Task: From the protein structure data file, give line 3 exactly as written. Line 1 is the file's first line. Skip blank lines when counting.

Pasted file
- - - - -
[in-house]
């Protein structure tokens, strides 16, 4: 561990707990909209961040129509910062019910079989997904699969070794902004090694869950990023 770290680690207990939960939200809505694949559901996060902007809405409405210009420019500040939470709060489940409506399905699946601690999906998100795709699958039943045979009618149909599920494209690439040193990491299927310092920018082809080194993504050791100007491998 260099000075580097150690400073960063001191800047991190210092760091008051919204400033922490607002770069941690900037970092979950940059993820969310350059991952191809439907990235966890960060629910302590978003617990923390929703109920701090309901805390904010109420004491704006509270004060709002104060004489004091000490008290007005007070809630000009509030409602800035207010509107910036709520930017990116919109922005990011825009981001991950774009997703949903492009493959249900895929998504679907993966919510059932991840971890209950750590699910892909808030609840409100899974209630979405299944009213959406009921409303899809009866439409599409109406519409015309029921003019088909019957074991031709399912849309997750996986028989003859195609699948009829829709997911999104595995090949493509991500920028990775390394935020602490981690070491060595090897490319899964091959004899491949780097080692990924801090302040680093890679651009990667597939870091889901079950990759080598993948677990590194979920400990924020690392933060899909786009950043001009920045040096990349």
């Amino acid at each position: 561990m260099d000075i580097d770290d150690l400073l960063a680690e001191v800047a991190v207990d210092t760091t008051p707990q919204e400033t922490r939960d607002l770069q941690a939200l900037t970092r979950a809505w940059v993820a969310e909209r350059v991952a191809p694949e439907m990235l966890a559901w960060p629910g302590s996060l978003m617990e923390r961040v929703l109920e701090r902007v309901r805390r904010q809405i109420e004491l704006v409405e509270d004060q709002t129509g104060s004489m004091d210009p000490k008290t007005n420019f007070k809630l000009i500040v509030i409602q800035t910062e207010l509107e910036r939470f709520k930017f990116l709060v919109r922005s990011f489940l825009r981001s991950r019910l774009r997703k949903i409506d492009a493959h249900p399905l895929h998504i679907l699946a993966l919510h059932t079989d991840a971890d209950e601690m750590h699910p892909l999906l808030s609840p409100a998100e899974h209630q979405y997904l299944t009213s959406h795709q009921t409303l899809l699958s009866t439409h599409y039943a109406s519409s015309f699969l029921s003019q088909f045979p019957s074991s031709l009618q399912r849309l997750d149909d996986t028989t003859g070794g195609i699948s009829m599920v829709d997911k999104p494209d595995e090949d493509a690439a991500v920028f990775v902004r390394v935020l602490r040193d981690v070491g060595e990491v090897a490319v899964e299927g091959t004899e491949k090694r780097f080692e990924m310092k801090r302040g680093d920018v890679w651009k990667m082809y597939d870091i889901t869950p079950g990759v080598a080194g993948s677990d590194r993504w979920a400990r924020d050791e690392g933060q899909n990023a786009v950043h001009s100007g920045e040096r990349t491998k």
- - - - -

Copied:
């Amino acid at each position: 561990m260099d000075i580097d770290d150690l400073l960063a680690e001191v800047a991190v207990d210092t760091t008051p707990q919204e400033t922490r939960d607002l770069q941690a939200l900037t970092r979950a809505w940059v993820a969310e909209r350059v991952a191809p694949e439907m990235l966890a559901w960060p629910g302590s996060l978003m617990e923390r961040v929703l109920e701090r902007v309901r805390r904010q809405i109420e004491l704006v409405e509270d004060q709002t129509g104060s004489m004091d210009p000490k008290t007005n420019f007070k809630l000009i500040v509030i409602q800035t910062e207010l509107e910036r939470f709520k930017f990116l709060v919109r922005s990011f489940l825009r981001s991950r019910l774009r997703k949903i409506d492009a493959h249900p399905l895929h998504i679907l699946a993966l919510h059932t079989d991840a971890d209950e601690m750590h699910p892909l999906l808030s609840p409100a998100e899974h209630q979405y997904l299944t009213s959406h795709q009921t409303l899809l699958s009866t439409h599409y039943a109406s519409s015309f699969l029921s003019q088909f045979p019957s074991s031709l009618q399912r849309l997750d149909d996986t028989t003859g070794g195609i699948s009829m599920v829709d997911k999104p494209d595995e090949d493509a690439a991500v920028f990775v902004r390394v935020l602490r040193d981690v070491g060595e990491v090897a490319v899964e299927g091959t004899e491949k090694r780097f080692e990924m310092k801090r302040g680093d920018v890679w651009k990667m082809y597939d870091i889901t869950p079950g990759v080598a080194g993948s677990d590194r993504w979920a400990r924020d050791e690392g933060q899909n990023a786009v950043h001009s100007g920045e040096r990349t491998k």